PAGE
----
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S v H


£1.5 million settlement for a banker who sustained a mild traumatic brain and vestibular injury at work

Lionel Stride (instructed by Oliver Marsh of Lyons Davidson), represented a senior banker who suffered a mild Traumatic Brain Injury and Post-concussion Syndrome/Persistent Postural-Perceptual Dizziness following two separate accidents at work when her chairs had collapsed, causing her on the first occasion to strike her head violently against a hard surface when she fell.

The Claimant’s life had completely changed since her injury. She had been unable to continue working and was made redundant from her senior position at a bank due to poor performance.

Her initial constellation of symptoms included:

  • Vision changes
  • Migraines
  • Nausea
  • Tinnitus
  • Cognitive fatigue and overload
  • Memory and concentration difficulties
  • Information processing difficulties
  • Communication difficulties
  • Significant vestibular changes

The main persistent, disabling symptoms were vestibular (including vision changes) that reduced her ability to concentrate, process information and produced excessive fatigue, as well as dizziness.

Once the severity of her condition had been accepted, the Defendant’s and Claimant’s legal team worked together to instigate a comprehensive rehabilitation package. Although she was still unlikely ever to return to her previous work role, such engagement resulted in significant improvement in the Claimant’s condition. This in turn facilitated early engagement in ADR.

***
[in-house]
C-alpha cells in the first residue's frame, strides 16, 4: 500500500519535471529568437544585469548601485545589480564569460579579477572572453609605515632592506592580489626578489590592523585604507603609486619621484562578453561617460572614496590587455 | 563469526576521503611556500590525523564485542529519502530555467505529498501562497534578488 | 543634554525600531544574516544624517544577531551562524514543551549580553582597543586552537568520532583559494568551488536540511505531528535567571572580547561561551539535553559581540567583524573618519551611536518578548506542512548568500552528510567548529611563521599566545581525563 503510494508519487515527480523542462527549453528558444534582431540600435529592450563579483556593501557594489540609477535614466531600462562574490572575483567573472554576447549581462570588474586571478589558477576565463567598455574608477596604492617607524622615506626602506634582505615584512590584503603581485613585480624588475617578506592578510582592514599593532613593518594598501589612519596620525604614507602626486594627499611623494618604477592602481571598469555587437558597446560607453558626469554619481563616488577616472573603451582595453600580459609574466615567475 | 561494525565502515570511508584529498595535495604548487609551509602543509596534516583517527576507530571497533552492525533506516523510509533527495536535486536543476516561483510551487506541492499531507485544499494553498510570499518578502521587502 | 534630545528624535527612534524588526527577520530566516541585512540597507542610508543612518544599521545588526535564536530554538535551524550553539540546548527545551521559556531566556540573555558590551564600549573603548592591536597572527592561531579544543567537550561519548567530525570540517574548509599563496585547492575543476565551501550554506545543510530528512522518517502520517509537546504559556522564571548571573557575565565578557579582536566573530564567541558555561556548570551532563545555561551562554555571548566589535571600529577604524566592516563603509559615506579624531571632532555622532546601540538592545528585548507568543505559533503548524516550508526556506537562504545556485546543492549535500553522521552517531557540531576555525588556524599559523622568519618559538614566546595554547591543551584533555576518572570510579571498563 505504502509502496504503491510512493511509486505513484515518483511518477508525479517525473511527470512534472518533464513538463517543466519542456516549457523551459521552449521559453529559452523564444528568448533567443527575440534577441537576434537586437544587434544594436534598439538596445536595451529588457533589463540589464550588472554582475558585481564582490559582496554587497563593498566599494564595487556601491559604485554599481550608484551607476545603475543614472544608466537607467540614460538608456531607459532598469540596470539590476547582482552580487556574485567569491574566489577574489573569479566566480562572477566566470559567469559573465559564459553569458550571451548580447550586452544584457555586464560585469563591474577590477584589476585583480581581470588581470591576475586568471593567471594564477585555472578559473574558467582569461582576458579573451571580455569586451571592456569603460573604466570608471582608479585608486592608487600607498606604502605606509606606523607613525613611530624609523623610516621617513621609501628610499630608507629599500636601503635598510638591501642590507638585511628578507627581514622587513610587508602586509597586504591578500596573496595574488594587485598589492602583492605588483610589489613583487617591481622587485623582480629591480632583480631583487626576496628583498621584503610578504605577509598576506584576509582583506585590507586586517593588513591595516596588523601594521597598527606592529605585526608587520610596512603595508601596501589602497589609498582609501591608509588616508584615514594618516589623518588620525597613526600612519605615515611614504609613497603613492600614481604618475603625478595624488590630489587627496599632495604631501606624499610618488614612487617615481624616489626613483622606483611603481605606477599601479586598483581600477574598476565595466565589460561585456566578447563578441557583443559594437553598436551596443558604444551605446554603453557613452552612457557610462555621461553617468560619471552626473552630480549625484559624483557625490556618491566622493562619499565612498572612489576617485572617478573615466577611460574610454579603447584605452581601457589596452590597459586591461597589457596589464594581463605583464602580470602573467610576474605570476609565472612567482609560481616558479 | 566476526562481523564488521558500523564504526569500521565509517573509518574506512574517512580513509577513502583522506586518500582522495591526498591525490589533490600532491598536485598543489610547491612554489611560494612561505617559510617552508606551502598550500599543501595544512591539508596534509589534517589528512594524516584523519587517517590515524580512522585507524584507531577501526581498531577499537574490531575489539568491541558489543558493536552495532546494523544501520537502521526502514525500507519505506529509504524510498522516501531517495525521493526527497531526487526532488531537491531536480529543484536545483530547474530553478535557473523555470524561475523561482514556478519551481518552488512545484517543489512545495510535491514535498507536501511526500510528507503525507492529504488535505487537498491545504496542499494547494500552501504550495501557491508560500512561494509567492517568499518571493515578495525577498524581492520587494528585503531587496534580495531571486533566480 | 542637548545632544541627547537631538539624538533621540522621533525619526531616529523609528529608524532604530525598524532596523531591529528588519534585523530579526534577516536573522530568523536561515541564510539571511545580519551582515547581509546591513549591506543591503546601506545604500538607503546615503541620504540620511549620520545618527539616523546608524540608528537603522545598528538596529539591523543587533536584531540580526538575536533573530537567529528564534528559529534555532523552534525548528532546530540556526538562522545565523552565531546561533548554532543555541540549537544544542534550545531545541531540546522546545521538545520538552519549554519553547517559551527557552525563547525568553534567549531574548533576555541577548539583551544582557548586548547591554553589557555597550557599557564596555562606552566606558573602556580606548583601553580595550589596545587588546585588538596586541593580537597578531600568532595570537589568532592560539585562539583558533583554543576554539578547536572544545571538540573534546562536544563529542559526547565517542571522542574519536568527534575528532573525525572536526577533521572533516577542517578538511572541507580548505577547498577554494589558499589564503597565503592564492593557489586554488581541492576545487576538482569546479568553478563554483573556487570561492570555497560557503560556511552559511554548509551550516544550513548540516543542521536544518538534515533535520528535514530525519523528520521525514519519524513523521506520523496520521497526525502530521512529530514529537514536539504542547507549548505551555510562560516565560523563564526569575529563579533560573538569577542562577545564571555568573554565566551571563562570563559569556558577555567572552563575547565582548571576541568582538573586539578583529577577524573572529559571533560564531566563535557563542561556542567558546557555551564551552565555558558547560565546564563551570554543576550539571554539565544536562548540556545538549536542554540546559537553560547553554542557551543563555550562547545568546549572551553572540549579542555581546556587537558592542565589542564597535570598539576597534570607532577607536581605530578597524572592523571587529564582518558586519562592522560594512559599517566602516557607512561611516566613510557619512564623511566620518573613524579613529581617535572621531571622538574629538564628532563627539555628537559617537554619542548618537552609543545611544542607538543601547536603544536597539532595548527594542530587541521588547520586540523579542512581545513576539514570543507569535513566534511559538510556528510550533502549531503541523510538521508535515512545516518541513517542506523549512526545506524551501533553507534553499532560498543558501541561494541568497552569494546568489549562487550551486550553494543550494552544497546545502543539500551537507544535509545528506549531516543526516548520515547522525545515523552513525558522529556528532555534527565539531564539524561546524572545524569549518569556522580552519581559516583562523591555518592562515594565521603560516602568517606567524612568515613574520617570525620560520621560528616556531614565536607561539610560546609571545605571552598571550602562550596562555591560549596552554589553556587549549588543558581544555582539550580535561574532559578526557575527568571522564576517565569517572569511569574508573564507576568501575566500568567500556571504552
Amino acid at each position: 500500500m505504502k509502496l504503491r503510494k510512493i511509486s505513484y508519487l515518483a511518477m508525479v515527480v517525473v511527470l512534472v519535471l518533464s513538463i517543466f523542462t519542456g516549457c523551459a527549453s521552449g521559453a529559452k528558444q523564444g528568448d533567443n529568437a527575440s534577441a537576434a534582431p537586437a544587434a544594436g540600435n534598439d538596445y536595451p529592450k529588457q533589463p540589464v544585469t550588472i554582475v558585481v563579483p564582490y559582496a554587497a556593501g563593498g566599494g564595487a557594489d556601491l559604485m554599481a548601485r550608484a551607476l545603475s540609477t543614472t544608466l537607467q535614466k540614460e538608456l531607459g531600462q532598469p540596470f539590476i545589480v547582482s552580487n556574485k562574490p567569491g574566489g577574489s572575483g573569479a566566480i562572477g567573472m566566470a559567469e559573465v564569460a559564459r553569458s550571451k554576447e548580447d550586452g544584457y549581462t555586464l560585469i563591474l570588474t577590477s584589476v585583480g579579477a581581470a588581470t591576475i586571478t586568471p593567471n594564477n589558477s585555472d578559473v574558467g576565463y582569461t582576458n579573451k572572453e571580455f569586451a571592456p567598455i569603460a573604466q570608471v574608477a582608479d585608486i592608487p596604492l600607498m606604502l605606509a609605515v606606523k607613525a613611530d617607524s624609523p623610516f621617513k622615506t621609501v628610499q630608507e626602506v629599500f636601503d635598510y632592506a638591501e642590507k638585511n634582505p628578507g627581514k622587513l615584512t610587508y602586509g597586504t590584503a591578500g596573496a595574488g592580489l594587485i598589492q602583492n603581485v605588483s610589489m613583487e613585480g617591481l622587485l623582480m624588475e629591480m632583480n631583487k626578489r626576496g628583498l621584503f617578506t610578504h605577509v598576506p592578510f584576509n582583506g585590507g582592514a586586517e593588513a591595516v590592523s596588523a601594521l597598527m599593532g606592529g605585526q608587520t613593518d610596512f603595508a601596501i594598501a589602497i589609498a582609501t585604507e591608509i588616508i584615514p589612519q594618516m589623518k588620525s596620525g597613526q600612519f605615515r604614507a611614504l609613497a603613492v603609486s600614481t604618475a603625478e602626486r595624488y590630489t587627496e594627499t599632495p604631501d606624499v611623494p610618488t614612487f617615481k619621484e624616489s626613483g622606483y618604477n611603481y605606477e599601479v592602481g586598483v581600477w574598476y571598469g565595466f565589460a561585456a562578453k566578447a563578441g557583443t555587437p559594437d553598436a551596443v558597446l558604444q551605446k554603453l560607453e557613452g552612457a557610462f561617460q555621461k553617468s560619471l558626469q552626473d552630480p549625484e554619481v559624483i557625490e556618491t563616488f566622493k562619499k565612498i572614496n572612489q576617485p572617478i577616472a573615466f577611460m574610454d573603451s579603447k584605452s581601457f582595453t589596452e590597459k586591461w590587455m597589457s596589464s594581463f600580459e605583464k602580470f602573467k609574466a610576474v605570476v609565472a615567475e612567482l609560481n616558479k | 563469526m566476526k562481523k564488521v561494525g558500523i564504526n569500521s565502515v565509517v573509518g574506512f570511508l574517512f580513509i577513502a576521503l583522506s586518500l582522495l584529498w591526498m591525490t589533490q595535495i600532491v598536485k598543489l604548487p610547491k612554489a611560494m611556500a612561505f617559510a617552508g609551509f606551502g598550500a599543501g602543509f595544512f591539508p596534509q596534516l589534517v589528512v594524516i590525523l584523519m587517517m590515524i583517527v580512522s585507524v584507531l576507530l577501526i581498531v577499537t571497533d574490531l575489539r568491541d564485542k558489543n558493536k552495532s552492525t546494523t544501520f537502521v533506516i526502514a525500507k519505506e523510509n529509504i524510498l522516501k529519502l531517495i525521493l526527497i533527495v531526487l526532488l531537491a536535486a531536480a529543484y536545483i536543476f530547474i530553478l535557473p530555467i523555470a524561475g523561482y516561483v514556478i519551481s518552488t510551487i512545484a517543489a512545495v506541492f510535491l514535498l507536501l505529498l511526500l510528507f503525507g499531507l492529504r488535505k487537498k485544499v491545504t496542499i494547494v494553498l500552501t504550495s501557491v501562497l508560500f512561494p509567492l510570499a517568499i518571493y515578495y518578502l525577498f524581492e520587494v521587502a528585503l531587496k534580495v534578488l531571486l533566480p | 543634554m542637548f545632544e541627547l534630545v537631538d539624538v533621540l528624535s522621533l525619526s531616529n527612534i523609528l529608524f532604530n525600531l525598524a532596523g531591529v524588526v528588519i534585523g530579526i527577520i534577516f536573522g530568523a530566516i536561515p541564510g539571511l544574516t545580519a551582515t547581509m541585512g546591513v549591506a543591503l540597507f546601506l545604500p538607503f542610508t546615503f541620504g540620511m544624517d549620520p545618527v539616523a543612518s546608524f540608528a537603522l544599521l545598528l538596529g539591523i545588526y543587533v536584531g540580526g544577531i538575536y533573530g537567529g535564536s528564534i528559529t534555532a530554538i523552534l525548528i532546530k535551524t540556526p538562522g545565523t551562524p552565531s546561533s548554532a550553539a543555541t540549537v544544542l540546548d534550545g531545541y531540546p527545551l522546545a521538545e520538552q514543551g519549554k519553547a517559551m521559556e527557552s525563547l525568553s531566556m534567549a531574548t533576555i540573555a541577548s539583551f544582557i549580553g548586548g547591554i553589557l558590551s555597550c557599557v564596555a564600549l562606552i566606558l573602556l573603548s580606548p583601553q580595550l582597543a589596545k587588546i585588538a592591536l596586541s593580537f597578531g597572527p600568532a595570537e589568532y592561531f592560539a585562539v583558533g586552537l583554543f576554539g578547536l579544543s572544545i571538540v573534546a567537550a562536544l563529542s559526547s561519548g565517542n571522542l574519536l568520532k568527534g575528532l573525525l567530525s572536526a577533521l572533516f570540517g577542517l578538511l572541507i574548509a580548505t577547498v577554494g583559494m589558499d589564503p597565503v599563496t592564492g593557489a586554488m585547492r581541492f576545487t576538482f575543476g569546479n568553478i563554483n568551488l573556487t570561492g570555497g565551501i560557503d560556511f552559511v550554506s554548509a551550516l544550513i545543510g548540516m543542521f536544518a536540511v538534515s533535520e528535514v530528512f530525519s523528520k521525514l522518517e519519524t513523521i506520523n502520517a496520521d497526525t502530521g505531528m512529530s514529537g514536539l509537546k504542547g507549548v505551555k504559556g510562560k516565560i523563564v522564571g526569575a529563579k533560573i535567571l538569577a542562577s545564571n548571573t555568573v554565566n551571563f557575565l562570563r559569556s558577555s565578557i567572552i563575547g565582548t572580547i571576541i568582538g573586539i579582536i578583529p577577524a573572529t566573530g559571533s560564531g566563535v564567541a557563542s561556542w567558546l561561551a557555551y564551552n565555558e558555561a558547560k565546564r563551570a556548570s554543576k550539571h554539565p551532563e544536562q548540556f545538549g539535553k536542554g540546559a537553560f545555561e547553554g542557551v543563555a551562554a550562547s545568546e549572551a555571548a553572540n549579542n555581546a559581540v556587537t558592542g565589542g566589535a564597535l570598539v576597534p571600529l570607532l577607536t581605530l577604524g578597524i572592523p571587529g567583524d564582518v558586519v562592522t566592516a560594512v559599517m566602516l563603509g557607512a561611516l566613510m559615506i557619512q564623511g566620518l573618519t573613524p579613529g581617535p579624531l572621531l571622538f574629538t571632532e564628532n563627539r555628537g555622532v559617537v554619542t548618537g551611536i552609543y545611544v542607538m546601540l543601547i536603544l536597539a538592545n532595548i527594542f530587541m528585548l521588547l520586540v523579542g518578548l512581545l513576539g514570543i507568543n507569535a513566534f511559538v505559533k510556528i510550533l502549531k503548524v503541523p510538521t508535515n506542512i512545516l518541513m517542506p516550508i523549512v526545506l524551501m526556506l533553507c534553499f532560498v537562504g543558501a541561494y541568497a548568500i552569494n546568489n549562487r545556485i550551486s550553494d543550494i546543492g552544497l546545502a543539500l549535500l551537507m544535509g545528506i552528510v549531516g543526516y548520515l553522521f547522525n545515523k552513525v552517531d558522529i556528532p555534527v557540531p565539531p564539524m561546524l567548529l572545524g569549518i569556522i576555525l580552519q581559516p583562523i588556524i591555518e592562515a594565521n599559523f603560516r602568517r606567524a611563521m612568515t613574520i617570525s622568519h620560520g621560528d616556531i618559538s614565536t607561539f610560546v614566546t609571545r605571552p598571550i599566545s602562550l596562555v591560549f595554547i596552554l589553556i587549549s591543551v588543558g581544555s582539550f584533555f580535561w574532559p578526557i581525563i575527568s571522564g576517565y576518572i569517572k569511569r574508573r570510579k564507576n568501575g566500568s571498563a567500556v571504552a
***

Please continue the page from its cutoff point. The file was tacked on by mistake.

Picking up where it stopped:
Settlement was ultimately achieved at a Joint Settlement Meeting (JSM) against leading counsel on 19 January 2023. The settlement figure was commensurate with the Claimant’s contention that she would not, absent injury, have been made redundant but for her injuries; and that, despite any improvement, she would not now realistically return to paid employment, but with a compromise that accepted she was unlikely in any event to have worked full-time through to state pension age.

The case demonstrates the benefit to both sides of early, constructive engagement in rehabilitation and ADR (once sufficient evidence is available) in cases of serious injury. Although each side robustly defended their position, the goodwill generated was critical in coming to terms at the JSM.

Related Barristers

Personal Injury
Clinical Negligence
Product Liability
Motor Insurance Fraud
Professional Negligence
Costs & Litigation Funding
Health & Safety
Collective Redress
ADR & Mediation

Lionel Stride

Call 2005

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Personal Injury



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